The Leftovers by Cassandra Parkin
When she leaves nursing for a job as live-in carer for Frey, a young man with autism (although, correctly in my opinion, this is never named), she seems to have found the perfect balance. A fortnight with Frey’s calming regularity followed by a fortnight with her brother’s chaos. But now Noah is dead, along with her beloved father, and Callie is compelled to stay with the mother she’s avoided since she was eleven years old.
Cassandra Parkin has published a novel a year since 2015 with – if the two I’ve read (this and Soldier Boy) typify her oeuvre – no loss of emotional depth. She adroitly mines the layers of deception within dysfunctional families, and compassionately explores the workings of atypical minds. I especially admired the portrayal of Frey, and the potential gap between how Callie perceives him and how he perceives himself.
I won’t even hint at the rest of this novel’s territory: I want you to have the pleasure of discovering it yourself. As someone who knows there’s often meaning in ‘madness’, I’m surprised how long it took me to guess how cleverly the author was weaving her web.
I’m sure I’ll soon be reading other novels which acknowledge the pandemic – indeed I’m writing one myself – but this will always be special as it’s the first. Thank you to Legend Press for my review copy. Overall, it’s a dark novel about what we’ll sacrifice to please the people we love.
Click on the image for more about my own novel about the unfortunate consequences of missing the meaning in ‘madness’.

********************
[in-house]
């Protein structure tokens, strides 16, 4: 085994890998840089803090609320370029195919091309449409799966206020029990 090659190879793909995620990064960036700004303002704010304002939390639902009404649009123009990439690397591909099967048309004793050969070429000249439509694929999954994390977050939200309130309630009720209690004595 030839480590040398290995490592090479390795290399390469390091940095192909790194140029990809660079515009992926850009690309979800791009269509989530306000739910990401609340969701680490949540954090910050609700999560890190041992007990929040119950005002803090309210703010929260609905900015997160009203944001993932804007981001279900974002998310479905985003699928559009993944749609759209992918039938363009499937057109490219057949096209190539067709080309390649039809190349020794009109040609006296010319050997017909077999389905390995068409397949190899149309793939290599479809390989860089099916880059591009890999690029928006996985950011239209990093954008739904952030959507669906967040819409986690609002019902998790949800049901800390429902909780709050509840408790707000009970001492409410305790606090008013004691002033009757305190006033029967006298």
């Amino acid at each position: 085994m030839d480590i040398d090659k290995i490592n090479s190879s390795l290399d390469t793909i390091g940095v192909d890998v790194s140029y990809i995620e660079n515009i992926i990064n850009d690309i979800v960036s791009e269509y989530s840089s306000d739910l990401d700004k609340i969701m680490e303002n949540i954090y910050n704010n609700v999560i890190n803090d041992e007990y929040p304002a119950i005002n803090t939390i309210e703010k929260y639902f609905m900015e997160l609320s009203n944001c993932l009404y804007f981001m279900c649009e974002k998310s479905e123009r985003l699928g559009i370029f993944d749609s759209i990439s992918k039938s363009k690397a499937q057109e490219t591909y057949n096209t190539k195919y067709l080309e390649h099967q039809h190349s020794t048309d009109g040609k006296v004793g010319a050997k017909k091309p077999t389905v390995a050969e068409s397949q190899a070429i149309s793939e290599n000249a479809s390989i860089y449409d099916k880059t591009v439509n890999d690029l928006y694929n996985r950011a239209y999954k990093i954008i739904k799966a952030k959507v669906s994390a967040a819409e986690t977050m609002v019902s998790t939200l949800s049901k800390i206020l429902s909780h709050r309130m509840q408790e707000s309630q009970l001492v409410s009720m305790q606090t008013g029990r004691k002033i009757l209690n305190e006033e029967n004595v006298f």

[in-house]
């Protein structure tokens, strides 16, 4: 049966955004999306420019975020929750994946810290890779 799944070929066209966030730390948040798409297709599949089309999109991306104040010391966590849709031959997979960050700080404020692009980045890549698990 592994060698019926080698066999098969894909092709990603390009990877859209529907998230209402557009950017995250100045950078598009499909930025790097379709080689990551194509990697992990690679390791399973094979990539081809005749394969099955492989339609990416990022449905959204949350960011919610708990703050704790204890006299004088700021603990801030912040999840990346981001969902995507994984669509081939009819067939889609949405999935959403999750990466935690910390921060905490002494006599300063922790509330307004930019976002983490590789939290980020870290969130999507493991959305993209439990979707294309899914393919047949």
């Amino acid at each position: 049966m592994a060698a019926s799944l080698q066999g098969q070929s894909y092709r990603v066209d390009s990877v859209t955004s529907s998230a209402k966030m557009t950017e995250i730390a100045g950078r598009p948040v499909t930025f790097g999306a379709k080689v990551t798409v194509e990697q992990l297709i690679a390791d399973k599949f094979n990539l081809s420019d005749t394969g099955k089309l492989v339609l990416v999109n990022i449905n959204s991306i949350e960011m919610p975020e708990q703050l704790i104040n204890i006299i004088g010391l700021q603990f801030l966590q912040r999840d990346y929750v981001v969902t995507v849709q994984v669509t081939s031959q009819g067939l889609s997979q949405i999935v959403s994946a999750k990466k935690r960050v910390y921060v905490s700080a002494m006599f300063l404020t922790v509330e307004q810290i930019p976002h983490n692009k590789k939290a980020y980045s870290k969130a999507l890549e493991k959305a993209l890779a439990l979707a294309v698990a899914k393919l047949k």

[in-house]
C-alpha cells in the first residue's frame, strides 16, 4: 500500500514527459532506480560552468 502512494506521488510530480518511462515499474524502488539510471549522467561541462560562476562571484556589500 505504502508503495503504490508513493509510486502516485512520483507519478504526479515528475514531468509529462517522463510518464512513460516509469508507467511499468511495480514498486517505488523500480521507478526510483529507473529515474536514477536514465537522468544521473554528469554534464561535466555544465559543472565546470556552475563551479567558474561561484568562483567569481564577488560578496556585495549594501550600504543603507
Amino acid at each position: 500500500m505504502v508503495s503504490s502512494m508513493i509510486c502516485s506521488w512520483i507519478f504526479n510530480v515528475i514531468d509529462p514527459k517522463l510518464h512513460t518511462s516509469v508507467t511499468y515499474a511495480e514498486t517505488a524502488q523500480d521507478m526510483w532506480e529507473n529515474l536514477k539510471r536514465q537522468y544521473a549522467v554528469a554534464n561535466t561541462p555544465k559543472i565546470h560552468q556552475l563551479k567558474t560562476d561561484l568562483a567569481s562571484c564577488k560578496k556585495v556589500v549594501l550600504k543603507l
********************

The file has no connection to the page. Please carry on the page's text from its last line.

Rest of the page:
Small Forgotten Moments by Annalisa Crawford
With severe amnesia, life’s hard enough for Jo. Unable to recall much beyond the last four years, she couldn’t survive without the support of flatmate, Nathan, and best friend, Lily. Estranged from her mother, but unsure why, she decides to return to the seaside town in Cornwall where she grew up. Will the sights and sounds of home reconnect her to the past?
Many struggle to process childhood trauma. Even more of us have memories we’d rather forget. Annalisa Crawford cleverly weaves these themes into a page-turning contemporary ghost story with a fabulous twist. Small Forgotten Moments is published by Vine Leaves Press.
Click on her image to read Annalisa’s post here on Annecdotal on four of the novels that influenced Small Forgotten Moments. I can think of another that is similar, but won’t mention it in case it spoils the reveal. If you’re interested in fiction about homegoing, do check out my latest column at the Carrot Ranch. Plus, you can read my recently-published short story, “My Dirty Weekend”, about a woman estranged from her mother via the image of the couple on the bench.
Last weekend, I had a bookstall and sold exactly one book, which wasn’t so dire given the poor attendance at the event. But, being outdoors in the September sunshine, chatting to other authors (and a couple of customers), it was a pleasant day.
Bracken scratches my ankles as I traverse another false summit. For years, I’ve hacked through forest, trod on tarmac, scrambled over boulders, meandered through meadows, lost my way and rediscovered it, but still can’t reach the top. Yet it’s called to me since childhood, as I farmed in the valley below. “Come, scale the mountain, and sit on the gritstone throne.” The closer I get, the more it eludes me, but glimpses tantalise, urging me on. Until, pausing to slake my thirst, I see marvels reflected in the pool. “Relax,” say the waters. “There’s a wondrous view from here.”